Drawing for Myself – Painting the MNSA Building

February 15, 2012 by  
Filed under Blog

Last time I showed how I used Google Sketchup to build a 3D model of a major setting in my upcoming Front comic, Petty Dreadful. Today I took on the next step, coloring the image in Photoshop:

It’s not quite done yet, but it’s coming along. Trying out some of the painting techniques Brandon Dayton showed me during his demo on Comics Are Great! 41. The sky and mountains are each painted on their own layer. I used a variety of chalk brushes built into Photoshop.

Here comes the neat part. With a few Adjustment Layers, I’m able to take this setting into the middle of the night without having to change any art (well, I did add some stars):

Same art, just used some Hue/Saturation Adjustment Layers with Clipping Masks on each element. I also touched up the masks on the Adjustment Layers with the Chalk Brushes a bit.

With this major set piece almost done, I’m poised to start penciling the comic! I’ll share the progress and process as I push through it.


9 Responses to “Drawing for Myself – Painting the MNSA Building”
  1. Victoria says:

    YAHHHH!!! Your posts are kicking me in the gut! (in a good way) I had thought about doing some mock-ups and stuff in Sketchup to help me with perspective…I love what you are doing. And this is really lovely. So many good tips!

    • Jerzy Drozd says:

      Oh, thanks! I’m glad the posts are useful. Going to try to document as much of the process as I can while I work on this comic. The privilege of doing a creator-owned book is you can share as much of the pre-production as you want!

      Time permitting, I may do some live streams of the work so people can actually see how I’m doing this stuff.

      • Victoria says:

        I’m totally digging your process work.

        • Jerzy Drozd says:

          Then I will keep posting it! 🙂

          • Victoria says:

            I have to thank you and all the other artists who have this ability to talk, teach, and draw at the same time. It’s something I can’t do with any efficacy. Also to fold in mentoring by way of posts and podcasts, tutorials, live cams or whatever, on top of your heavy work load?! Aces!

  2. Rene says:

    I don’t want to be a negative nelly here, but you can only take shortcuts if you understand the subject thoroughly. I know Jerzy does with perspective, but if you use Sketchup because you don’t understand how perspective works or how to render it successfully, you are going to run into problems some time in the future. There is no quick fix for knowledge and understanding. I think it is prudent that you study and practice the subject thoroughly first. Only then you could try to cut corners, and use your hard-earned expertise on the subject to decide if the result is “passable.”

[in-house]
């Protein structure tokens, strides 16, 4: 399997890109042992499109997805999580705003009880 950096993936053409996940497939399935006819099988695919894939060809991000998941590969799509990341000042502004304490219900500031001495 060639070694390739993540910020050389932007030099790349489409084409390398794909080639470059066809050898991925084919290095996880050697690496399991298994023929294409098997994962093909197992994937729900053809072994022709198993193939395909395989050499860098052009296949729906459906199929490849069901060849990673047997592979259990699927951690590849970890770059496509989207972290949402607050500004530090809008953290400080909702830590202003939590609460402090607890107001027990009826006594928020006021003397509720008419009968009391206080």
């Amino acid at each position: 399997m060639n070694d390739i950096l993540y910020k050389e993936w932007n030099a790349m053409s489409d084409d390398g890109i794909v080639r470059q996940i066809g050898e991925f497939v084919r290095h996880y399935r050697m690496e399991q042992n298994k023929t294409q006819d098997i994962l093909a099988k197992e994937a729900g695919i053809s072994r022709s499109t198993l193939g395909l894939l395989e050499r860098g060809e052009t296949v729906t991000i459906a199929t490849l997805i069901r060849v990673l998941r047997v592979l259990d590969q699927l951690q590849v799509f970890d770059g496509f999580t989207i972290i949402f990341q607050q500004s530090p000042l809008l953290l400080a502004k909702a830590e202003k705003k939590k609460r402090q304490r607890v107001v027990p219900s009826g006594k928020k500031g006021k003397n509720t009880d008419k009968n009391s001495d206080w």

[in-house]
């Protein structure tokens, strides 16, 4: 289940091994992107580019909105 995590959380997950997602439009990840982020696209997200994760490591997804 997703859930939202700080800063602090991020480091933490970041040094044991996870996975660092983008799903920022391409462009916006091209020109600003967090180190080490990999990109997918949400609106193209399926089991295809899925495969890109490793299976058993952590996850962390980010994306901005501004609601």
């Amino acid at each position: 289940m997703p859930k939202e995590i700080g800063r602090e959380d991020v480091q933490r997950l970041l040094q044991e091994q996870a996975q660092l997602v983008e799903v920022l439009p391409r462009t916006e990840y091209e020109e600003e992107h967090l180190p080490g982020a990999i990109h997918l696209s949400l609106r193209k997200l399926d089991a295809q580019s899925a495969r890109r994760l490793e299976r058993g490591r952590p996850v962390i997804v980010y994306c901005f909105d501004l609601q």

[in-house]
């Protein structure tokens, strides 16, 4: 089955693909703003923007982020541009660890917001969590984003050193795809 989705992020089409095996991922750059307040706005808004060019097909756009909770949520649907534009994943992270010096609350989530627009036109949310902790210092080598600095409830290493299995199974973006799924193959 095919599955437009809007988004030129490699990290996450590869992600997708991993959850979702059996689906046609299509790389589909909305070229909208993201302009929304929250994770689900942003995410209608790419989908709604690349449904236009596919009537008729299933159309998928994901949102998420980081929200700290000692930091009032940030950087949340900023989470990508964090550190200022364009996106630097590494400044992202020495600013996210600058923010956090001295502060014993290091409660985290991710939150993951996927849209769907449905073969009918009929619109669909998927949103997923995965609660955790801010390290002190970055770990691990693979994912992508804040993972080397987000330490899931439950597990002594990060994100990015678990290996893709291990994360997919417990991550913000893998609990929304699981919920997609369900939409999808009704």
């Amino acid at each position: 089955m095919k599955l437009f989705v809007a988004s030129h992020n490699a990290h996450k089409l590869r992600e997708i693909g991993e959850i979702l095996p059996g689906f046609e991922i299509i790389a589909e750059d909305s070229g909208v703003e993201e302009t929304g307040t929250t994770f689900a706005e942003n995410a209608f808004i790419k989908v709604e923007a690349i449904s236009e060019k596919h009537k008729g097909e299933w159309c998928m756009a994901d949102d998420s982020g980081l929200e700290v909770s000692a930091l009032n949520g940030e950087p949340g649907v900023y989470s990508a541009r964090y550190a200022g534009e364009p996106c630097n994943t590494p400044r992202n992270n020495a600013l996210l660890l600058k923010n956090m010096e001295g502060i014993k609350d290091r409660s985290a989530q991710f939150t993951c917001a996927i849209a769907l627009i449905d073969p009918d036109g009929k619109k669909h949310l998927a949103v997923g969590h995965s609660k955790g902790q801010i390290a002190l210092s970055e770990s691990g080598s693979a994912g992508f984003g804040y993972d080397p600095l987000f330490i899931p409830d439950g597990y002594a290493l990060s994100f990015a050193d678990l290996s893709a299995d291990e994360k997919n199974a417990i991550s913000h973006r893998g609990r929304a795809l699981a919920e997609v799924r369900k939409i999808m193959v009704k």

3. Victoria says:

    I agree: there is no substitute for close observation, drawing from life, and lots of practice. SketchUp is something I’ve seen used and it occurred to me that it could be one more tool in my toolbox. I think it’d be really cool.

    I think if you knew me you wouldn’t assume that I’m trying to take the easy way out or that I’m thinking of this as a ‘quick fix’.

    Of course, if you have a magic wand…….. 😉

  4. Jerzy Drozd says:

    It’s also possible that, even without a deep understanding of perspective, a tool like Google Sketchup might help a developing cartoonist get a more intuitive grasp of the subject. One of the most difficult skills to develop in cartooning is learning to turn 3-dimensional objects around in your mind, and if playing with Sketchup helps foster that skill, then it’s not only NOT a cheat, it’s a very useful learning tool. There’s more than one way to learn any subject.

    And again, it’s about storytelling first, regardless of tools or illustration skill. A good movie director might not know how to draw proper perspective, but he or she can identify a shot that tells the story effectively.

    • Victoria says:

      Thank you for articulating what I was thinking, Jerzy! At first I was riffling through my drawers looking for some Sculpey, and considered asking around for PlayDoh or buying some, so I could make little models of the characters I am drawing. I was experiencing that very thing: difficulty in turning them around in my mind so I could draw them from different angles. Soon after that a friend who is a builder, sculptor, woodworker and 2D artist came over and showed me what she’d been doing in Sketchup. That’s when the light bulb came on and I thought it would be useful for me to learn this application.